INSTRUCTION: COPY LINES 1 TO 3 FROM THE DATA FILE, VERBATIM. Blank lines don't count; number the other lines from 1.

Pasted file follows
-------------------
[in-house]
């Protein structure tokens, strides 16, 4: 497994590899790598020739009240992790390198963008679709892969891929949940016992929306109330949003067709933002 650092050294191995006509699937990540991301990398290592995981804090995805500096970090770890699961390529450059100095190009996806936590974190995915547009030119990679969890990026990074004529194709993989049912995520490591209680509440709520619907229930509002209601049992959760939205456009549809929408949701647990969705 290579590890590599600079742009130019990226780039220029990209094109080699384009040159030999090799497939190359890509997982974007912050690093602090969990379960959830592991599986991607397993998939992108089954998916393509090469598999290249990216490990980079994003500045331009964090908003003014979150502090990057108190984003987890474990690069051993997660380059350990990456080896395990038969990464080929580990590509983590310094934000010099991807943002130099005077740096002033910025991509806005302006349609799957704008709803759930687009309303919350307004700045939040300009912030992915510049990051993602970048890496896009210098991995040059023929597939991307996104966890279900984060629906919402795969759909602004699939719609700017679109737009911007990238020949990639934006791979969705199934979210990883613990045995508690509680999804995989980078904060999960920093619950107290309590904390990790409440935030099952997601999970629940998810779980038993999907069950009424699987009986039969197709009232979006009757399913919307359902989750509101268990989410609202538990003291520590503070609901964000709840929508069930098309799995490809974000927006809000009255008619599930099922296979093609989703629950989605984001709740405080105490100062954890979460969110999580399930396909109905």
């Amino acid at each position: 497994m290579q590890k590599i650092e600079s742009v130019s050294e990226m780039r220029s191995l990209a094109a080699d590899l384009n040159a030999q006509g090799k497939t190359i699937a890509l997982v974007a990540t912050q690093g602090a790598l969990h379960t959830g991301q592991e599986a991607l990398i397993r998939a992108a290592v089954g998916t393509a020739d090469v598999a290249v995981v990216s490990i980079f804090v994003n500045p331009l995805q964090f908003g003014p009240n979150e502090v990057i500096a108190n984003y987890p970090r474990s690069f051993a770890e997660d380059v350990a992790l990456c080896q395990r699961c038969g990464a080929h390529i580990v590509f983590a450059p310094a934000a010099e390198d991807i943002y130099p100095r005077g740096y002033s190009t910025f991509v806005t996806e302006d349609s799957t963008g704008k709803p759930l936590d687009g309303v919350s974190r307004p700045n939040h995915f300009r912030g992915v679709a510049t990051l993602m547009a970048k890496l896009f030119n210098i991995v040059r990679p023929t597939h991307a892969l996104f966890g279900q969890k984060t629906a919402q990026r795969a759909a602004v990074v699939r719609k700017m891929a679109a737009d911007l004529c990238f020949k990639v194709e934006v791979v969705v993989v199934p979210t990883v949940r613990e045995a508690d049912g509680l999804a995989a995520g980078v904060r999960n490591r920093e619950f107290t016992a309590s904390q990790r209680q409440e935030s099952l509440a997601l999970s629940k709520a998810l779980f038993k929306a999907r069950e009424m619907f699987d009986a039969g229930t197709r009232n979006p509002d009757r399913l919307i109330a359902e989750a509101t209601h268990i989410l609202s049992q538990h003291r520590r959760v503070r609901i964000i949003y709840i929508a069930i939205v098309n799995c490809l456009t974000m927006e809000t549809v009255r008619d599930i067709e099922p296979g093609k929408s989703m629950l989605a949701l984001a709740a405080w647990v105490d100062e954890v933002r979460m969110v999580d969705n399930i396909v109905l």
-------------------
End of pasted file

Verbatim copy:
[in-house]
């Protein structure tokens, strides 16, 4: 497994590899790598020739009240992790390198963008679709892969891929949940016992929306109330949003067709933002 650092050294191995006509699937990540991301990398290592995981804090995805500096970090770890699961390529450059100095190009996806936590974190995915547009030119990679969890990026990074004529194709993989049912995520490591209680509440709520619907229930509002209601049992959760939205456009549809929408949701647990969705 290579590890590599600079742009130019990226780039220029990209094109080699384009040159030999090799497939190359890509997982974007912050690093602090969990379960959830592991599986991607397993998939992108089954998916393509090469598999290249990216490990980079994003500045331009964090908003003014979150502090990057108190984003987890474990690069051993997660380059350990990456080896395990038969990464080929580990590509983590310094934000010099991807943002130099005077740096002033910025991509806005302006349609799957704008709803759930687009309303919350307004700045939040300009912030992915510049990051993602970048890496896009210098991995040059023929597939991307996104966890279900984060629906919402795969759909602004699939719609700017679109737009911007990238020949990639934006791979969705199934979210990883613990045995508690509680999804995989980078904060999960920093619950107290309590904390990790409440935030099952997601999970629940998810779980038993999907069950009424699987009986039969197709009232979006009757399913919307359902989750509101268990989410609202538990003291520590503070609901964000709840929508069930098309799995490809974000927006809000009255008619599930099922296979093609989703629950989605984001709740405080105490100062954890979460969110999580399930396909109905």
């Amino acid at each position: 497994m290579q590890k590599i650092e600079s742009v130019s050294e990226m780039r220029s191995l990209a094109a080699d590899l384009n040159a030999q006509g090799k497939t190359i699937a890509l997982v974007a990540t912050q690093g602090a790598l969990h379960t959830g991301q592991e599986a991607l990398i397993r998939a992108a290592v089954g998916t393509a020739d090469v598999a290249v995981v990216s490990i980079f804090v994003n500045p331009l995805q964090f908003g003014p009240n979150e502090v990057i500096a108190n984003y987890p970090r474990s690069f051993a770890e997660d380059v350990a992790l990456c080896q395990r699961c038969g990464a080929h390529i580990v590509f983590a450059p310094a934000a010099e390198d991807i943002y130099p100095r005077g740096y002033s190009t910025f991509v806005t996806e302006d349609s799957t963008g704008k709803p759930l936590d687009g309303v919350s974190r307004p700045n939040h995915f300009r912030g992915v679709a510049t990051l993602m547009a970048k890496l896009f030119n210098i991995v040059r990679p023929t597939h991307a892969l996104f966890g279900q969890k984060t629906a919402q990026r795969a759909a602004v990074v699939r719609k700017m891929a679109a737009d911007l004529c990238f020949k990639v194709e934006v791979v969705v993989v199934p979210t990883v949940r613990e045995a508690d049912g509680l999804a995989a995520g980078v904060r999960n490591r920093e619950f107290t016992a309590s904390q990790r209680q409440e935030s099952l509440a997601l999970s629940k709520a998810l779980f038993k929306a999907r069950e009424m619907f699987d009986a039969g229930t197709r009232n979006p509002d009757r399913l919307i109330a359902e989750a509101t209601h268990i989410l609202s049992q538990h003291r520590r959760v503070r609901i964000i949003y709840i929508a069930i939205v098309n799995c490809l456009t974000m927006e809000t549809v009255r008619d599930i067709e099922p296979g093609k929408s989703m629950l989605a949701l984001a709740a405080w647990v105490d100062e954890v933002r979460m969110v999580d969705n399930i396909v109905l």